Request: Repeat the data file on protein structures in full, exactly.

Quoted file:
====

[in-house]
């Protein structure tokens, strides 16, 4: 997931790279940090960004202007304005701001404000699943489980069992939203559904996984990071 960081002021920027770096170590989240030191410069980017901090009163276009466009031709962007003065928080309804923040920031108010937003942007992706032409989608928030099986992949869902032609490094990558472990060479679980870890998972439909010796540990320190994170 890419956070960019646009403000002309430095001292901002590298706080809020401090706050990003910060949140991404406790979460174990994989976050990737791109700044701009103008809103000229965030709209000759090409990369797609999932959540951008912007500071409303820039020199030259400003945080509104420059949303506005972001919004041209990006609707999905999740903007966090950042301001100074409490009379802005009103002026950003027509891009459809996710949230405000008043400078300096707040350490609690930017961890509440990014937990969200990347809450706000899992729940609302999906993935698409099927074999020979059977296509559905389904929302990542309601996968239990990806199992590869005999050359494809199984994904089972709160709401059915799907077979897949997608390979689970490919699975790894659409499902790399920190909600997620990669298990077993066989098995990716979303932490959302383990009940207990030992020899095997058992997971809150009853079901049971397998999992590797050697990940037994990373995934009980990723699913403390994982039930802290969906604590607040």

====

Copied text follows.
[in-house]
């Protein structure tokens, strides 16, 4: 997931790279940090960004202007304005701001404000699943489980069992939203559904996984990071 960081002021920027770096170590989240030191410069980017901090009163276009466009031709962007003065928080309804923040920031108010937003942007992706032409989608928030099986992949869902032609490094990558472990060479679980870890998972439909010796540990320190994170 890419956070960019646009403000002309430095001292901002590298706080809020401090706050990003910060949140991404406790979460174990994989976050990737791109700044701009103008809103000229965030709209000759090409990369797609999932959540951008912007500071409303820039020199030259400003945080509104420059949303506005972001919004041209990006609707999905999740903007966090950042301001100074409490009379802005009103002026950003027509891009459809996710949230405000008043400078300096707040350490609690930017961890509440990014937990969200990347809450706000899992729940609302999906993935698409099927074999020979059977296509559905389904929302990542309601996968239990990806199992590869005999050359494809199984994904089972709160709401059915799907077979897949997608390979689970490919699975790894659409499902790399920190909600997620990669298990077993066989098995990716979303932490959302383990009940207990030992020899095997058992997971809150009853079901049971397998999992590797050697990940037994990373995934009980990723699913403390994982039930802290969906604590607040």